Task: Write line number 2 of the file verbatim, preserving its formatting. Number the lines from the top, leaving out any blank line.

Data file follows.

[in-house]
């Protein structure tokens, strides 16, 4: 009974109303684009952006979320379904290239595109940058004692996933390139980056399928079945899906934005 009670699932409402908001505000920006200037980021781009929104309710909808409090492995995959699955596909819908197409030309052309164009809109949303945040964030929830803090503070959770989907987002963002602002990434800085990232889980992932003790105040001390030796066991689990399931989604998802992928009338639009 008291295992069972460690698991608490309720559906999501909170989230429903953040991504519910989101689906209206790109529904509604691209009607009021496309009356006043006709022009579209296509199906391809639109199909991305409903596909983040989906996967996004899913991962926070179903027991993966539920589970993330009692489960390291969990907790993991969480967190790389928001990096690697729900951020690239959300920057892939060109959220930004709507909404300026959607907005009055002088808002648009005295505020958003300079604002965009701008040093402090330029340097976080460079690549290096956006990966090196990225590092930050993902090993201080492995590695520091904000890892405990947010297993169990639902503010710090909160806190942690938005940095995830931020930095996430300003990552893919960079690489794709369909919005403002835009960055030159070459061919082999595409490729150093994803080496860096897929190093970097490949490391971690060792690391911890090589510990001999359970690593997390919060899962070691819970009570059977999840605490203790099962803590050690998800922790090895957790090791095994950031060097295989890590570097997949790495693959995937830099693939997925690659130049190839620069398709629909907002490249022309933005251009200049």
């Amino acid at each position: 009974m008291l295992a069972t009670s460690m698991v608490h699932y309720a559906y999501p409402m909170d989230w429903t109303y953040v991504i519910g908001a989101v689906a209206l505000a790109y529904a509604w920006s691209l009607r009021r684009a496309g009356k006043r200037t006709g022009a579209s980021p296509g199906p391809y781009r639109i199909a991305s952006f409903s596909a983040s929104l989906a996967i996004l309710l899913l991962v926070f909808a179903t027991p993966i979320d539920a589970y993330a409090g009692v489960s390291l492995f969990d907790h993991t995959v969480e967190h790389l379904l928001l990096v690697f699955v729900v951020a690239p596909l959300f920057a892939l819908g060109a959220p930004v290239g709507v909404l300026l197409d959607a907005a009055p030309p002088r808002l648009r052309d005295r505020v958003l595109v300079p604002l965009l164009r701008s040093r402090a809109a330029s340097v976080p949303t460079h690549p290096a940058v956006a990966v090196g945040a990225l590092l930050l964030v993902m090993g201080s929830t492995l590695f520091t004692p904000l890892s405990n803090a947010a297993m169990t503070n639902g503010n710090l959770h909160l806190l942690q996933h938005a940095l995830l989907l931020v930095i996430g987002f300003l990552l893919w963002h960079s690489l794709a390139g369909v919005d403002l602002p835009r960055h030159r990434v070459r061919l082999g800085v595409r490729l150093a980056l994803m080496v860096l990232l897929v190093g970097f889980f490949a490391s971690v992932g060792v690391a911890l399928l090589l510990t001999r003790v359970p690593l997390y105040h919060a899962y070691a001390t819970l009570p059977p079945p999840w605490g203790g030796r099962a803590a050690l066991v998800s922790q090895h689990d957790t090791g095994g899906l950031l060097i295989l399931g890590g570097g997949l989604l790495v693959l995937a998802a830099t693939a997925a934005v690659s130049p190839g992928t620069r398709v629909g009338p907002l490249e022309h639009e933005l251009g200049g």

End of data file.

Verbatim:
């Protein structure tokens, strides 16, 4: 009974109303684009952006979320379904290239595109940058004692996933390139980056399928079945899906934005 009670699932409402908001505000920006200037980021781009929104309710909808409090492995995959699955596909819908197409030309052309164009809109949303945040964030929830803090503070959770989907987002963002602002990434800085990232889980992932003790105040001390030796066991689990399931989604998802992928009338639009 008291295992069972460690698991608490309720559906999501909170989230429903953040991504519910989101689906209206790109529904509604691209009607009021496309009356006043006709022009579209296509199906391809639109199909991305409903596909983040989906996967996004899913991962926070179903027991993966539920589970993330009692489960390291969990907790993991969480967190790389928001990096690697729900951020690239959300920057892939060109959220930004709507909404300026959607907005009055002088808002648009005295505020958003300079604002965009701008040093402090330029340097976080460079690549290096956006990966090196990225590092930050993902090993201080492995590695520091904000890892405990947010297993169990639902503010710090909160806190942690938005940095995830931020930095996430300003990552893919960079690489794709369909919005403002835009960055030159070459061919082999595409490729150093994803080496860096897929190093970097490949490391971690060792690391911890090589510990001999359970690593997390919060899962070691819970009570059977999840605490203790099962803590050690998800922790090895957790090791095994950031060097295989890590570097997949790495693959995937830099693939997925690659130049190839620069398709629909907002490249022309933005251009200049």